Game-time will be 12:05 p.m. EDT and the game will be telecast by the YES Network.
Rookie left-hander Vidal Nuno (0-0, 0.00 ERA) will make his first major-league start in the second game. Nuno, 25, has pitched only once for the Yankees, tossing three shutout innings against the Houston Astros on April 29. Nuno was 2-0 with a 1.54 ERA in four starts at Scranton before he was recalled on April 28.
Nuno will be opposed by right-hander Trevor Bauer (1-1, 2.78 ERA). Bauer is being called up from Triple-A Columbus to make this start. He is 1-0 with a 2.55 ERA in four outings at Columbus.
Game-time will be determined and the game will be telecast by the YES Network.
RED SOX 7, YANKEES 4
Yankee fans realize there is something wrong with this team but they just can’t seem to put a finger on it. On Wednesday night, Hiroki Kuroda put a finger on a screaming line drive in the second inning and it ended his evening - and with him went pretty much any chance of a victory.
Clay Buchholz pitched seven innings of one-run baseball and the Red Sox took advantage of Kuroda’s early departure as Boston downed New York on a crisp, cold and windy evening at Yankee Stadium.
Already down 1-0, Kuroda (0-1) opened the second frame by giving up a lined single up the middle off the bat of Shane Victorino. Unfortunately, Kuroda threw up his pitching hand and the ball grazed his right middle finger as it zipped into centerfield. After a few warmup tosses, Kuroda elected to stay in the game.
However, the normally pinpoint control Kuroda displays was gone. He hit the next batter, Jackie Bradley Jr., and - after recording an out - he walked Jacoby Ellsbury to load the bases and then hit Daniel Nava to force in a second run. Kuroda was then forced to leave the game.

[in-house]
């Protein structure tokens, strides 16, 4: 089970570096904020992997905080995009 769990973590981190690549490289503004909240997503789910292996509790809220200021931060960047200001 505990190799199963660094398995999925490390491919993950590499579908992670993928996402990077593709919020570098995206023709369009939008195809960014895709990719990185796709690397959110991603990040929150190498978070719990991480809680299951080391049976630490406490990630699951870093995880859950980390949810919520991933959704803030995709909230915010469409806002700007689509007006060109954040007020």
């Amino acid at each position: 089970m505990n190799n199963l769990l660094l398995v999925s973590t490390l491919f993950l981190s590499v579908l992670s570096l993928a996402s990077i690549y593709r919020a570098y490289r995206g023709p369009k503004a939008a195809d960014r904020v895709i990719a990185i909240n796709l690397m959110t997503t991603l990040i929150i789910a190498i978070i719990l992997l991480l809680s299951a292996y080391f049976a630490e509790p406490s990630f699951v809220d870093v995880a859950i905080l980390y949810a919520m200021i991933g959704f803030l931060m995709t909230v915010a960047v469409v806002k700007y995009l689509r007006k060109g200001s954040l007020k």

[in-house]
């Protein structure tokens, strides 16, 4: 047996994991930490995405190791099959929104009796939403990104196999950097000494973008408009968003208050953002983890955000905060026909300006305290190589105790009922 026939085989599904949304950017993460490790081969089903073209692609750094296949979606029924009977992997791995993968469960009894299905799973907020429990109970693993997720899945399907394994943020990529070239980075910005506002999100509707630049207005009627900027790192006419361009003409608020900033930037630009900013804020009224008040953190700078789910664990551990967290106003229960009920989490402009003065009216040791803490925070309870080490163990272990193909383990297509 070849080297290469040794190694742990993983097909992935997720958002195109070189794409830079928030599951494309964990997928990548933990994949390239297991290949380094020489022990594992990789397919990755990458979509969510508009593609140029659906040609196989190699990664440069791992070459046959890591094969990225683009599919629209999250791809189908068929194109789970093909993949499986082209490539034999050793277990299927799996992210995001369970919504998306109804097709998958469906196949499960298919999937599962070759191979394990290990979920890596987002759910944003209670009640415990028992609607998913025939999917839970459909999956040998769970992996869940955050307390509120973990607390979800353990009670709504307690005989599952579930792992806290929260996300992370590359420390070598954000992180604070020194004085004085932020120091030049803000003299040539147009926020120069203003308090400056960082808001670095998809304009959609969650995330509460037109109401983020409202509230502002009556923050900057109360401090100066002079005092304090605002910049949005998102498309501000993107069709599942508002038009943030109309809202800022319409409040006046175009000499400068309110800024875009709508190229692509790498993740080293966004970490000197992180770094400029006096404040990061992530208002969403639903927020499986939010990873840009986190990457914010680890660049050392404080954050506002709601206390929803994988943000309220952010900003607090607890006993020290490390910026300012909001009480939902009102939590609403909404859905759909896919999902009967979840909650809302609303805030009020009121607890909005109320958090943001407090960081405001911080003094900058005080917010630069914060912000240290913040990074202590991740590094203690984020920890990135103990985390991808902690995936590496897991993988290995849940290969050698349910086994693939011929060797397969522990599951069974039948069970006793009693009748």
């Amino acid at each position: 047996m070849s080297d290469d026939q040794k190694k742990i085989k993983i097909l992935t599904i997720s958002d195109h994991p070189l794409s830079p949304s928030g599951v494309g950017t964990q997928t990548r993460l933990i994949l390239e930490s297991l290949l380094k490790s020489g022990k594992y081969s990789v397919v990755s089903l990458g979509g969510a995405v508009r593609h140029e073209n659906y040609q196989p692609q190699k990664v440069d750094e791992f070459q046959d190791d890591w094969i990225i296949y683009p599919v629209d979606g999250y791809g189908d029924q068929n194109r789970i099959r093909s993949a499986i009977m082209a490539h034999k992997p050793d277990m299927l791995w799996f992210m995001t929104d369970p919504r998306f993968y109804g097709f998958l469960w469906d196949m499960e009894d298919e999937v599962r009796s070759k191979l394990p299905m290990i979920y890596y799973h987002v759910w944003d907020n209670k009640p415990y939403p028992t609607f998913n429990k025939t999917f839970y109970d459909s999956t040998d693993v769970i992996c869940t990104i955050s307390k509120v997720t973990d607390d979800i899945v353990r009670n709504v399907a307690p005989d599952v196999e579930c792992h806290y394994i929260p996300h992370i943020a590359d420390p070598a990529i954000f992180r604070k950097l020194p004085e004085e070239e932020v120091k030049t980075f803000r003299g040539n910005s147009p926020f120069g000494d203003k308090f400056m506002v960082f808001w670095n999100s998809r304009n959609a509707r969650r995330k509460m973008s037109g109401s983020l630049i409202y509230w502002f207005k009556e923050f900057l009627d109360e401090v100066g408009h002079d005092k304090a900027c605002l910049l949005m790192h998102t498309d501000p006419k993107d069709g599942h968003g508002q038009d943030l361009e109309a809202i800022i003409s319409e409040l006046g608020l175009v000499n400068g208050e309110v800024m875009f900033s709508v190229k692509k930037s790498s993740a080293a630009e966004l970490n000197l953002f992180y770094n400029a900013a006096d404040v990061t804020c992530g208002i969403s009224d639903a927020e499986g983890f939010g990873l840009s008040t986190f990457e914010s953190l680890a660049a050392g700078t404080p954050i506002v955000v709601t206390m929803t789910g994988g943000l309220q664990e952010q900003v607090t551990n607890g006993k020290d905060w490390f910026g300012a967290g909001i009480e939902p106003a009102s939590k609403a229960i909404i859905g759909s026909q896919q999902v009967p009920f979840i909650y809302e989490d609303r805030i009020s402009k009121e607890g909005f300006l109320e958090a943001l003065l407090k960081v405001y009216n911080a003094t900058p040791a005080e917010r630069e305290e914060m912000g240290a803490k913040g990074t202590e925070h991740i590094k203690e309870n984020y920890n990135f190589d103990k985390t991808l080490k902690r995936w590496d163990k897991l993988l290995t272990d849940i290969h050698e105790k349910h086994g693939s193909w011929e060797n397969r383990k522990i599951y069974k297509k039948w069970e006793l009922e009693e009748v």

The Red Sox subsequently pounced on a less-than-sharp Cody Eppley in the third after he induced an inning-ending double play in the second.
The Red Sox pounded Eppley for four runs on four hits, scoring all four runs after two were out in the inning. The big blow was a two-run single by Ellsbury off reliever Adam Warren.
Buchholz, meanwhile, held off the Yankees, giving up only a solo home run to Travis Hafner with two out in the fourth inning.
Buchholz (1-0) surrendered six hits and two walks while he struck out four batters.
The Yankees did manage to rally in the eighth inning off left-hander Andrew Miller and right-hander Alfredo Aceves.
Miller opened the frame by hitting Ichiro Suzuki with a pitch and Aceves entered the game one out later and gave up a single to Kevin Youkilis. After Hafner grounded out, Vernon Wells launched a line-drive blast into the left-field bleachers to bring the Yankees to within three runs.
But it was the proverbial too little and too late for the Yankees.
Joel Hanrahan pitched a scoreless ninth to pick up his first save as a Red Sox closer.
- Warren pitched well in his 5 1/3 innings of work in relief. He gave up one run on five hits and a walk while he fanned four. But his real contribution was saving the rest of the bullpen from having to pitch after Kuroda was forced to leave the game so early. Though I still think Warren is not a great long-term solution to the Yankees’ pitching puzzle, you have to give him kudos for this outing.
- Hafner was 1-for-2 in the opener and he was 1-for-4 on Wednesday with his first home run in pinstripes. Hafner’s blast was a legitimate Yankee Stadium home run. It landed in the Yankees’ bullpen in right-center. Now if he could only connect with men on base we might have a good designated hitter here.